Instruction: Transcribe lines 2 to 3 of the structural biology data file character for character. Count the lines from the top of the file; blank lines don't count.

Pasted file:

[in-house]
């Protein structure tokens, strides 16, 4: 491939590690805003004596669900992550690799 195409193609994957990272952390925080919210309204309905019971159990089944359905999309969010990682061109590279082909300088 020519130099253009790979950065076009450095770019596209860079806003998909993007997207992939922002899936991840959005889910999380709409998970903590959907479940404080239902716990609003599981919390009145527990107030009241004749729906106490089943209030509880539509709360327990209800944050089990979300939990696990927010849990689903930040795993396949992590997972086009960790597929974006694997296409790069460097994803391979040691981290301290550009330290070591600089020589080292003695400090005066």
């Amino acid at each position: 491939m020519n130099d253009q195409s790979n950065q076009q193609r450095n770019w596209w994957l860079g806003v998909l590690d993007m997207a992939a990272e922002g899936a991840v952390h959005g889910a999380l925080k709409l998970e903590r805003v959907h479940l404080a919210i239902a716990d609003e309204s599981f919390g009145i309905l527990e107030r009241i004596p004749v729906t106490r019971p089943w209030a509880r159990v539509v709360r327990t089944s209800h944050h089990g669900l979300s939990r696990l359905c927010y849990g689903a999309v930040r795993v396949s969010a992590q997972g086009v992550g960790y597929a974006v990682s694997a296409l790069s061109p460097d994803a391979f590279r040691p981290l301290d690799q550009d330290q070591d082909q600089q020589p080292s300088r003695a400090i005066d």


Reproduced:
């Protein structure tokens, strides 16, 4: 491939590690805003004596669900992550690799 195409193609994957990272952390925080919210309204309905019971159990089944359905999309969010990682061109590279082909300088 020519130099253009790979950065076009450095770019596209860079806003998909993007997207992939922002899936991840959005889910999380709409998970903590959907479940404080239902716990609003599981919390009145527990107030009241004749729906106490089943209030509880539509709360327990209800944050089990979300939990696990927010849990689903930040795993396949992590997972086009960790597929974006694997296409790069460097994803391979040691981290301290550009330290070591600089020589080292003695400090005066």
């Amino acid at each position: 491939m020519n130099d253009q195409s790979n950065q076009q193609r450095n770019w596209w994957l860079g806003v998909l590690d993007m997207a992939a990272e922002g899936a991840v952390h959005g889910a999380l925080k709409l998970e903590r805003v959907h479940l404080a919210i239902a716990d609003e309204s599981f919390g009145i309905l527990e107030r009241i004596p004749v729906t106490r019971p089943w209030a509880r159990v539509v709360r327990t089944s209800h944050h089990g669900l979300s939990r696990l359905c927010y849990g689903a999309v930040r795993v396949s969010a992590q997972g086009v992550g960790y597929a974006v990682s694997a296409l790069s061109p460097d994803a391979f590279r040691p981290l301290d690799q550009d330290q070591d082909q600089q020589p080292s300088r003695a400090i005066d």